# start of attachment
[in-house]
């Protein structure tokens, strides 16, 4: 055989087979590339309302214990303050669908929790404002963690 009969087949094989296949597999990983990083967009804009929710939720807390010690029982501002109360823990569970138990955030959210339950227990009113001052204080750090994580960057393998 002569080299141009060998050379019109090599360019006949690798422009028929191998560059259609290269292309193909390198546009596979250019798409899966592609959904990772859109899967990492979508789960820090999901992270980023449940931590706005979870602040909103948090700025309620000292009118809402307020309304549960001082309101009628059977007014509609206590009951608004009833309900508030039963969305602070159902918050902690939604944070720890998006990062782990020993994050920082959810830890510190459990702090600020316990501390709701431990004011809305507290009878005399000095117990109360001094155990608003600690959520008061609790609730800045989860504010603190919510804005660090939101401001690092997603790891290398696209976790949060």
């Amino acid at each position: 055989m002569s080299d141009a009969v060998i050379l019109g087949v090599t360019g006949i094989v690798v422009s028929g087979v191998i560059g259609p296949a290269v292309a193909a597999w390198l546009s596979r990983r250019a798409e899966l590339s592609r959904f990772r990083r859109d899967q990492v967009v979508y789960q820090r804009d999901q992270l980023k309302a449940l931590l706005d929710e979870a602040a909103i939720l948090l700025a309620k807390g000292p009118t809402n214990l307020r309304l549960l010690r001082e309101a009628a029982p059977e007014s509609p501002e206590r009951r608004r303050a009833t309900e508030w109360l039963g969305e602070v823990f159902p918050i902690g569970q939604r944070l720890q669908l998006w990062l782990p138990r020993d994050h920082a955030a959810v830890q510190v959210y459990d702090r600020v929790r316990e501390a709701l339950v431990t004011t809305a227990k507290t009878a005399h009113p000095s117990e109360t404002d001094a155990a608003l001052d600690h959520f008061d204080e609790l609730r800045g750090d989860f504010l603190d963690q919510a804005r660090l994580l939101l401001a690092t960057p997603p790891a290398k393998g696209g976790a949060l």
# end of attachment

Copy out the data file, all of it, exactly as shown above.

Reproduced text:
[in-house]
């Protein structure tokens, strides 16, 4: 055989087979590339309302214990303050669908929790404002963690 009969087949094989296949597999990983990083967009804009929710939720807390010690029982501002109360823990569970138990955030959210339950227990009113001052204080750090994580960057393998 002569080299141009060998050379019109090599360019006949690798422009028929191998560059259609290269292309193909390198546009596979250019798409899966592609959904990772859109899967990492979508789960820090999901992270980023449940931590706005979870602040909103948090700025309620000292009118809402307020309304549960001082309101009628059977007014509609206590009951608004009833309900508030039963969305602070159902918050902690939604944070720890998006990062782990020993994050920082959810830890510190459990702090600020316990501390709701431990004011809305507290009878005399000095117990109360001094155990608003600690959520008061609790609730800045989860504010603190919510804005660090939101401001690092997603790891290398696209976790949060």
């Amino acid at each position: 055989m002569s080299d141009a009969v060998i050379l019109g087949v090599t360019g006949i094989v690798v422009s028929g087979v191998i560059g259609p296949a290269v292309a193909a597999w390198l546009s596979r990983r250019a798409e899966l590339s592609r959904f990772r990083r859109d899967q990492v967009v979508y789960q820090r804009d999901q992270l980023k309302a449940l931590l706005d929710e979870a602040a909103i939720l948090l700025a309620k807390g000292p009118t809402n214990l307020r309304l549960l010690r001082e309101a009628a029982p059977e007014s509609p501002e206590r009951r608004r303050a009833t309900e508030w109360l039963g969305e602070v823990f159902p918050i902690g569970q939604r944070l720890q669908l998006w990062l782990p138990r020993d994050h920082a955030a959810v830890q510190v959210y459990d702090r600020v929790r316990e501390a709701l339950v431990t004011t809305a227990k507290t009878a005399h009113p000095s117990e109360t404002d001094a155990a608003l001052d600690h959520f008061d204080e609790l609730r800045g750090d989860f504010l603190d963690q919510a804005r660090l994580l939101l401001a690092t960057p997603p790891a290398k393998g696209g976790a949060l």